ASPIRE is a quarterly magazine published by PCI in cooperation with the associations of the National Concrete Bridge Council. The editorial content focuses on the latest technology and key issues in the Concrete Bridge Industry.
Issue link: http://www.aspiremagazinebyengineers.com/i/306189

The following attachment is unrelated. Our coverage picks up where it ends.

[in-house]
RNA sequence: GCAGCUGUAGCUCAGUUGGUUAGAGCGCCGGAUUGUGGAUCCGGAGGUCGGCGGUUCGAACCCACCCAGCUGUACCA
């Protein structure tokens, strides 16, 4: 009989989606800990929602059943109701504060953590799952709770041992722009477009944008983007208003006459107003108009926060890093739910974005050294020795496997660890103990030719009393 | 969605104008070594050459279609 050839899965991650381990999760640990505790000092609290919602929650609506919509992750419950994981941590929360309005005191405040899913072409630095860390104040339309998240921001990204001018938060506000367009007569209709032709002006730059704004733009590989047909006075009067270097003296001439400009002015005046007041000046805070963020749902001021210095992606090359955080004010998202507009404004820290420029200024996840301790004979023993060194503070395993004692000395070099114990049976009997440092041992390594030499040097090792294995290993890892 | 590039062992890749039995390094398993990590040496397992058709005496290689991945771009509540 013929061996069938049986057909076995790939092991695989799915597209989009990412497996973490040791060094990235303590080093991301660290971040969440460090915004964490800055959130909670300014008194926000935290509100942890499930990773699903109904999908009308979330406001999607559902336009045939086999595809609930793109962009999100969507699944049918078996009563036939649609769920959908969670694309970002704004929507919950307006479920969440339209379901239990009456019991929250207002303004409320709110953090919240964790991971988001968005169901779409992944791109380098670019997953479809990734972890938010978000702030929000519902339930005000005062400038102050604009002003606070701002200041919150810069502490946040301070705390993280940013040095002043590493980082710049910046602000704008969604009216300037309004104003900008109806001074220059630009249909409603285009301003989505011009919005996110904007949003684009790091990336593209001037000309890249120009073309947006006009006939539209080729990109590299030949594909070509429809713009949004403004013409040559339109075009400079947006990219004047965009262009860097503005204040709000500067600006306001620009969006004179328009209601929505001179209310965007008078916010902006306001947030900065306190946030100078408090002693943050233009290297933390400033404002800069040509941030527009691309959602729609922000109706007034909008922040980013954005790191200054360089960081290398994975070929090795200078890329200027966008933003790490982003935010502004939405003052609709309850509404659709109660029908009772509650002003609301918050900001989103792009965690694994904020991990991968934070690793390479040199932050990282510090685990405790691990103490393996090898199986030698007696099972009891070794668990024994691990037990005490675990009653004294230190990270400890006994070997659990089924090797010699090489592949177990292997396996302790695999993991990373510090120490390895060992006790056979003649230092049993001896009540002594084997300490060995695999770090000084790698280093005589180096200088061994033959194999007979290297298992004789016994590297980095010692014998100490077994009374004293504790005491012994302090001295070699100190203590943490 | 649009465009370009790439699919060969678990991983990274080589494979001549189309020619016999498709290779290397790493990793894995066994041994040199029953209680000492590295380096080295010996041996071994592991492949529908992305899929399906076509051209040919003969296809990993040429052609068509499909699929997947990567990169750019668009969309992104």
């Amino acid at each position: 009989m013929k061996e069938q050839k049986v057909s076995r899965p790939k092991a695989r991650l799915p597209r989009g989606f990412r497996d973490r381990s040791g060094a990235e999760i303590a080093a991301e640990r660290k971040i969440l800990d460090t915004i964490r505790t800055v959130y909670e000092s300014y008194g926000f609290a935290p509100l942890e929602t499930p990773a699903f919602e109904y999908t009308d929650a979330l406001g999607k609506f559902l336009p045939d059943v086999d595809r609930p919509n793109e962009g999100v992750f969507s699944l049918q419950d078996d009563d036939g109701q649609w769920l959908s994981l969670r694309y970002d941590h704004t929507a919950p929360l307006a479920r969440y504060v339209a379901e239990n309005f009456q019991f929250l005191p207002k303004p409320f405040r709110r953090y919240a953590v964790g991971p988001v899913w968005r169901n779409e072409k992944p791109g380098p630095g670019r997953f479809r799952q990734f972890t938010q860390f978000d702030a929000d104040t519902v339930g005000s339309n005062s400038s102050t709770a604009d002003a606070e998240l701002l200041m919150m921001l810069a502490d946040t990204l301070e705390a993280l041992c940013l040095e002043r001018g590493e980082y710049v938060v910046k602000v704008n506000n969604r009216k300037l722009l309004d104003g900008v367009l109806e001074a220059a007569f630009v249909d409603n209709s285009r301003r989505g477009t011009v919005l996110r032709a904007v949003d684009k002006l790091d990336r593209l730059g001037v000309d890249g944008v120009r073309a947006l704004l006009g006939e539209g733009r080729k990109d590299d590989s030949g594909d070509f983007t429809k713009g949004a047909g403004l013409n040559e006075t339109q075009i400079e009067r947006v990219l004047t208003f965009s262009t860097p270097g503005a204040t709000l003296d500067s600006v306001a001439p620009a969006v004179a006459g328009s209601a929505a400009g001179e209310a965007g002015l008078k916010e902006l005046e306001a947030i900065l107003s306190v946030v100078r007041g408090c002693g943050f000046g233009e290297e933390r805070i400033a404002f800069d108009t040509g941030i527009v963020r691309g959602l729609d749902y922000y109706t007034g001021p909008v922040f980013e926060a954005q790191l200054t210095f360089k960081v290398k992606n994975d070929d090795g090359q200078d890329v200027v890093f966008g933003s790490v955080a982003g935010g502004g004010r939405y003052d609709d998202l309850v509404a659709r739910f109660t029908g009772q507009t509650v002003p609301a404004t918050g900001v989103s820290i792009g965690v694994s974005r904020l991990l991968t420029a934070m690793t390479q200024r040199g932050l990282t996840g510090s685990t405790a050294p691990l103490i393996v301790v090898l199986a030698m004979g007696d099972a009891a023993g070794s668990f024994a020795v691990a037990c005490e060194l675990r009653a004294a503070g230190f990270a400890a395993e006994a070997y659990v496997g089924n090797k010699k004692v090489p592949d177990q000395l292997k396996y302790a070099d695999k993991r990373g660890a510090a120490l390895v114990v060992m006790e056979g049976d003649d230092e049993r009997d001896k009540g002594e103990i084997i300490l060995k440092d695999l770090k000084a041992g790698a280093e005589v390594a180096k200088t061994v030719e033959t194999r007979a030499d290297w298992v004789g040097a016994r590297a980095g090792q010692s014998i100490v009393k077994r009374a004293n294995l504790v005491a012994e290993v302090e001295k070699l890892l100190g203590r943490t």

C R E AT I V E C O N C R E T E C O N S T R U C T I O N 12 | ASPIRE , Fall 2011 C oncrete, an old material cast in a new way, claimed top position in the ARC International Wildlife Crossing Infrastructure Design Competition. Calling for "New Methods, New Materials, New Thinking," the competition presented a mighty challenge to the world's design community: Develop a feasible, buildable, contex t-sensitiv e, and compelling design solution for a safe, efficient, cost-effective, and ecologically responsive wildlife crossing structure. H N T B E n g i n e e r i n g w i t h M i c h a e l Va n Valkenburgh A ssociates Inc. and Applied E c o l o g i c a l S e r v i c e s I n c . ( H N T B + M V VA ) responded to the engineering and ecological challenge and won with "hypar-nature"—a hypar (hyperbolic parabaloid) vault. Their design may set the precedent for the next generation of infrastructure that re-connects wildlife habitats bisected by roads. T h e " h y p a r- n a t u r e " b r i d g i n g s y s t e m consist s of precast modules that ser ve as abutment, beam, and deck—all in one. This single element—created using straight line, commercially available formwork—is the key to cost-effectiveness, speed of construction, and modularity. Two modules are joined at the midspan acting as a three-hinged arch, eliminating the need for a center pier. No on-site concrete work is required. Instead, the hypar modules are optimized for being efficient to transport, erect, combine, and recombine as needed. The same modules, oriented differently, can also incorporate bicycle paths separated from traffic and the wildlife crossing above. * The five-expert jur y, chaired by Charles Waldheim of Harvard University's Graduate School of Design, determined that HNTB+MVVA's proposal "marries well a simple elegance with a brute force. It effectively recasts ordinary materials and methods of construction into a potentially transcendent work of design. . .it could be credibly imagined as a regional infrastructure across the inter‐mountain west." One juror summed up the jur y's collective thoughts, "The winning proposal by HNTB+MVVA is not only eminently possible; it has the capacity to transform what we think of as possible." The ARC Competition concluded in January 2011, but the ARC Partnership continues to collaborate in support of wildlife crossing i n f r a s t r u c t u r e f o r i m p r o v e d l a n d s c a p e connectivity and highway safety (www.arc- competition.com). * S p e c i f i c a t i o n s a b o u t " h y p a r- n a t u r e " were drawn directly from HNTB+MVVA's submission. _______ Angela Kociolek is a research scientist with the Western Transportation Institute at Montana State University in Bozeman, Mont., and is the technology transfer initiative leader for the ARC Partnership. "hypar-nature"— A precast concrete design for wildlife crossings by Angela Kociolek, Western Transportation Institute at Montana State University Model depicting the construction process. Note temporary falsework in place as a central pier, the one-crane operation using a balanced pick point, and maintenance of traffic flow along one side of the roadway. All images: ARC. In an artist's rendition, the "hypar-nature" design appears to seamlessly connect habitats on both either sides of the roadway. Best management practice is to install 8-ft-tall wildlife fencing in combination with crossing structures. This reduces wildlife-vehicle collisions on the roadway while guiding animals towards the structure. HNTB+MVVA's winning design offers hope that mobility for people and wildlife does not have to be mutually exclusive. Book_Fall11.indb 12 9/29/11 11:59 AM